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Three Black history nonfiction books


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Mar 22, 2024
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More Than a Dream: The Radical March on Washington for Jobs and Freedom by Yohuru Williams and Michael G. Long (Farrar, Straus, and Giroux, 272 pages, grades 6 and up). What many Americans know about the 1963 March on Washington begins and ends with Martin Luther King, Jr.’s “I Have a Dream” speech. But the march, the full name of which was the March on Washington for Jobs and Freedom, was much more radical than that one speech might suggest. Impatient with the slow pace of the Kennedy administration to pass even a watered-down civil rights bill, organizers A. Philip Randolph and Bayard Rustin wanted to advocate for more sweeping changes such as school integration, an end to police brutality, and economic justice for all races, including the possibility of replacing capitalism with socialism.

I was fascinated by this story, and there may be extra interest generated from last year’s movie Rustin, about Bayard Rustin, a queer Black Quaker who was an outsider in every way possible, but who never gave up on his vision of justice. Filled with photos, sidebars, and stories of ordinary people who went to incredible lengths to organize and/or attend the march, this is an engaging read, and the 15 pages of notes at the end are a testament to how well-researched it is. If you’re a Kennedy fan, prepare for some disillusionment, such as when Robert Kennedy casually refers to the march as “that old black fairy’s anti-Kennedy demonstration.”

We Are Your Children Too: Black Students, White Supremacists, and the Battle for America’s Schools in Prince Edward County, Virginia by P. O’Connell Pearson (Simon and Schuster Books for Young Readers, 288 pages, grades 5-8). As promised in an earlier post, here’s a more in-depth look at what happened when the Prince Edward County, Virginia public schools closed down for four years to prevent integration. The book starts with a 1951 walkout organized by high school student Barbara Johns to bring attention to the deplorable conditions of her all-Black high school. Her case eventually became part of Brown vs. Board of Education, the Supreme Court ruling that ultimately led to the shutdown of the schools. 

While a segregated private academy solved the problem of education for the county’s white residents, Black families scrambled to find a way to send their children to school. Quakers and other activists around the country offered to host kids, while other students lived with relatives or traveled long distances each day. Some tried to get an education through hastily organized schools in homes or churches. But all suffered in some way; even those who graduated from high school usually had to leave their families and go live in unfamiliar communities, often the only Black students in their new schools. And many simply missed the four years of school, leading to poor economic outcomes for them as adults.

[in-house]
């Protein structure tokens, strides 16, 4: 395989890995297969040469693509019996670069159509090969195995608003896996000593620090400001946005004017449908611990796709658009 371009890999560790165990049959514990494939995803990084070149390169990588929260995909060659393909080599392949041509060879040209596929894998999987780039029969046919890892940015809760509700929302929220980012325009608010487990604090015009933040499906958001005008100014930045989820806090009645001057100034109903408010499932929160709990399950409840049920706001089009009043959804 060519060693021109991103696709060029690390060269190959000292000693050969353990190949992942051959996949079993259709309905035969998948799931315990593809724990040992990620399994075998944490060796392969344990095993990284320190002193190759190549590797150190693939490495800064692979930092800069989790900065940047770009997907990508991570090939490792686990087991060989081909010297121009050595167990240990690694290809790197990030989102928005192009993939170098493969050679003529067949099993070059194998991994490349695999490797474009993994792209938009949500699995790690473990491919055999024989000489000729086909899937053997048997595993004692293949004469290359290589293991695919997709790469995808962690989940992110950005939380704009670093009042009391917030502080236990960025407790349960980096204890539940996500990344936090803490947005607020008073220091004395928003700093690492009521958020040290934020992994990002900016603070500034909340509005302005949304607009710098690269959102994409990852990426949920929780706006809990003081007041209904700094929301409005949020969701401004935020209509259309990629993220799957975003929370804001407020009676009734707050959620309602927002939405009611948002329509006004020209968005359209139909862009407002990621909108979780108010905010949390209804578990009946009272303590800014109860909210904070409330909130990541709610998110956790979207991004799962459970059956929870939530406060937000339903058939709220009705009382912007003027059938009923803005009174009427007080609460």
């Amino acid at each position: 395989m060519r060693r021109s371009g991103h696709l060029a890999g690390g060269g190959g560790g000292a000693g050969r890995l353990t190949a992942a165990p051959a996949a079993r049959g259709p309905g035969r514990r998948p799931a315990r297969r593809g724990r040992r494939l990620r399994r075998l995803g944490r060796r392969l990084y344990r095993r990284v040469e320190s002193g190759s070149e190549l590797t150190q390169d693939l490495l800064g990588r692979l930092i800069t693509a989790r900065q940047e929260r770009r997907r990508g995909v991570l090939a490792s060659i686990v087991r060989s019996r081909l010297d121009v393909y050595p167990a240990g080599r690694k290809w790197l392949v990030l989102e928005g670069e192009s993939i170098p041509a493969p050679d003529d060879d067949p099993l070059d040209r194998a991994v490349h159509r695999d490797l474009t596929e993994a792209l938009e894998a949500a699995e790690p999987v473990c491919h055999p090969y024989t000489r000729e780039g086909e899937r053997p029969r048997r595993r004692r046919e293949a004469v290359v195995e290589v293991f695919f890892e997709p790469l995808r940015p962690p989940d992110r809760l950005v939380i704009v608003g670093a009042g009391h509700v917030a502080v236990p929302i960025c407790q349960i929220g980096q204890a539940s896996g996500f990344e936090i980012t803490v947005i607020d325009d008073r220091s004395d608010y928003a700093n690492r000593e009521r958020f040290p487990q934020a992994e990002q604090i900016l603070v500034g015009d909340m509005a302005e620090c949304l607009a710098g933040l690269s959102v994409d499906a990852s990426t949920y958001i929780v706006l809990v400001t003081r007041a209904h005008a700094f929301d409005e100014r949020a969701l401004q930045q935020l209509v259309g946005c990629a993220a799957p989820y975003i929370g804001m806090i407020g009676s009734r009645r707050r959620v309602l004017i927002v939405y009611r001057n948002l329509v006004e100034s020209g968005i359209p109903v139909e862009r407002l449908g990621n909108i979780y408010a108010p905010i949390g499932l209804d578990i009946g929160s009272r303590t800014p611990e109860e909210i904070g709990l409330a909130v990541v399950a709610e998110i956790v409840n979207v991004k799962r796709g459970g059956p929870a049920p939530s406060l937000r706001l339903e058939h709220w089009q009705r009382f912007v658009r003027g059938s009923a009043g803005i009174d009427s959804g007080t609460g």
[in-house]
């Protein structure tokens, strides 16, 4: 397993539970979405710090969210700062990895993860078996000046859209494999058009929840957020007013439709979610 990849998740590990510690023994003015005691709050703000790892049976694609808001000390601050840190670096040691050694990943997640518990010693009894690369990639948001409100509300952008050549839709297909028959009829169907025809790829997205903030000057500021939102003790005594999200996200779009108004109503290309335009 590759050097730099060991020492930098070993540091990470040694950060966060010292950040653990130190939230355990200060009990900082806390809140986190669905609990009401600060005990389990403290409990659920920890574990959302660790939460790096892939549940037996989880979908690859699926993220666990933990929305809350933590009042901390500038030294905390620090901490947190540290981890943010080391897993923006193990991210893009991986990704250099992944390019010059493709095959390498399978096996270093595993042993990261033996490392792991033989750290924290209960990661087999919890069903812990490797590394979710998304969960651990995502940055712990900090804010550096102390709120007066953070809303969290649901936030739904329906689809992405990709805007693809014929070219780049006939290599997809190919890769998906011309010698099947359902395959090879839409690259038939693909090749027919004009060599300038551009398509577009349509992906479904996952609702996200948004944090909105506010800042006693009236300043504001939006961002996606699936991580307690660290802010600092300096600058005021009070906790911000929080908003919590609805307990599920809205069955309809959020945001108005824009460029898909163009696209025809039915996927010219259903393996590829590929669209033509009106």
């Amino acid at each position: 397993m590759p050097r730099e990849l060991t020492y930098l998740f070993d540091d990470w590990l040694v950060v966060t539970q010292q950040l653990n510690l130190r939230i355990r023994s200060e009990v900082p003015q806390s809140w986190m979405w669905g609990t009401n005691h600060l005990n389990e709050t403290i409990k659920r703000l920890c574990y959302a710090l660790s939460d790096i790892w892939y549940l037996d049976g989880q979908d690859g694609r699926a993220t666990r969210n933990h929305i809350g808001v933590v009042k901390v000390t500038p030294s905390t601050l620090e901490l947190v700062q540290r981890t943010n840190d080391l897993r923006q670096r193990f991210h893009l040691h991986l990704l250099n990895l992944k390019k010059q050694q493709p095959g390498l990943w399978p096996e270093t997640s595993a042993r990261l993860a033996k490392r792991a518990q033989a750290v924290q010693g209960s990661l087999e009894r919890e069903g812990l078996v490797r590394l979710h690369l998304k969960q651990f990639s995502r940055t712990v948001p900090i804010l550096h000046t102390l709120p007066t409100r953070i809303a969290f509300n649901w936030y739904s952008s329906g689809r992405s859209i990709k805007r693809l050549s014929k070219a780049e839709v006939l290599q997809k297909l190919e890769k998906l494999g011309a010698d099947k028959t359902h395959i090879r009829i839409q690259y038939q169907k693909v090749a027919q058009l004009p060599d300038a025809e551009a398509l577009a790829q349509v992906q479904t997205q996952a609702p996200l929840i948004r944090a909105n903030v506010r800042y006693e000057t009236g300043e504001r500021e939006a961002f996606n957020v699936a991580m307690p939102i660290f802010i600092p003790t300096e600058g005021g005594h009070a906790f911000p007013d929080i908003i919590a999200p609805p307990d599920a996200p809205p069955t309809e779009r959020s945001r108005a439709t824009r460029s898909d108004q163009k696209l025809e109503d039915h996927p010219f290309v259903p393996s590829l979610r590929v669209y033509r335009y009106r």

Sadly, this felt like reading a blueprint of efforts today to use vouchers and “school choice” to keep schools segregated and to diminish or even eliminate public education. The story is infuriating, and so is the fact that it’s not more widely known about. There’s a lengthy timeline at the end that puts the events of the book into context with what else was happening in the civil rights movement at the time, as well as a bibliography, index, and notes.

Unequal: A Story of America by Michael Eric Dyson and Marc Favreau (Little, Brown Books for Young Readers, 368 pages, grades 7-12). ”This is a book of truth. So we’ll start by telling you the stone-cold fact that there are many people who do not want you to read it.” American history has been whitewashed time and again, the authors state in their prologue, by people who don’t want to “feel victimized or collapse in a puddle of guilt.” True history is important, though, and they relate it in twenty chapters, each opening with a contemporary scene demonstrating that the injustices of the past often continue into the present. 

Topics range from school segregation to Jim Crow and lynching to voting rights to police brutality. Each chapter could easily stand on its own to teach a particular topic and tie it to current events. The writers tell their stories compellingly in a way that would undoubtedly engage both middle school and high school students. The final chapter, about Nikole Hannah-Jones and her struggles to teach Black history, would make an excellent introduction to a wide range of history classes. Almost 30 pages of notes and a comprehensive index round out this well-researched book.

I can’t remember how I heard about this book, but somehow I had it in my mind that it was from 2024. After reading it, I discovered it was actually published in 2022, but it’s certainly still timely and having put in the effort to read it, I’m including it with the 2024 books.
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